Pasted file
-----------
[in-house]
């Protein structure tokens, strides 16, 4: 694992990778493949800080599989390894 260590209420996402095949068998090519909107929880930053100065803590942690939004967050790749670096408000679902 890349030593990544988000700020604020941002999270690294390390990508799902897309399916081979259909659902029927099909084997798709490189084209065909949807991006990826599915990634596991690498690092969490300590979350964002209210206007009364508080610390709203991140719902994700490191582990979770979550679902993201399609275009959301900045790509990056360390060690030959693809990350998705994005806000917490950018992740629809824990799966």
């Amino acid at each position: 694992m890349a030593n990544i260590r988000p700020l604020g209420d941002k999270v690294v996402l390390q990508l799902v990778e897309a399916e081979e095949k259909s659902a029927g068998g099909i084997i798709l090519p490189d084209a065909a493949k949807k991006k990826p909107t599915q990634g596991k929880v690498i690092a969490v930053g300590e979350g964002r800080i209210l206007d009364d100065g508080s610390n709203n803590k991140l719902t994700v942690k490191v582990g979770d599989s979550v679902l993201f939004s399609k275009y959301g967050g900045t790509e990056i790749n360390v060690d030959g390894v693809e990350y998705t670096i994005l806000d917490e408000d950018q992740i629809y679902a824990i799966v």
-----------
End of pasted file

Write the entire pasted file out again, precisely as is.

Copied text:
[in-house]
């Protein structure tokens, strides 16, 4: 694992990778493949800080599989390894 260590209420996402095949068998090519909107929880930053100065803590942690939004967050790749670096408000679902 890349030593990544988000700020604020941002999270690294390390990508799902897309399916081979259909659902029927099909084997798709490189084209065909949807991006990826599915990634596991690498690092969490300590979350964002209210206007009364508080610390709203991140719902994700490191582990979770979550679902993201399609275009959301900045790509990056360390060690030959693809990350998705994005806000917490950018992740629809824990799966």
């Amino acid at each position: 694992m890349a030593n990544i260590r988000p700020l604020g209420d941002k999270v690294v996402l390390q990508l799902v990778e897309a399916e081979e095949k259909s659902a029927g068998g099909i084997i798709l090519p490189d084209a065909a493949k949807k991006k990826p909107t599915q990634g596991k929880v690498i690092a969490v930053g300590e979350g964002r800080i209210l206007d009364d100065g508080s610390n709203n803590k991140l719902t994700v942690k490191v582990g979770d599989s979550v679902l993201f939004s399609k275009y959301g967050g900045t790509e990056i790749n360390v060690d030959g390894v693809e990350y998705t670096i994005l806000d917490e408000d950018q992740i629809y679902a824990i799966v």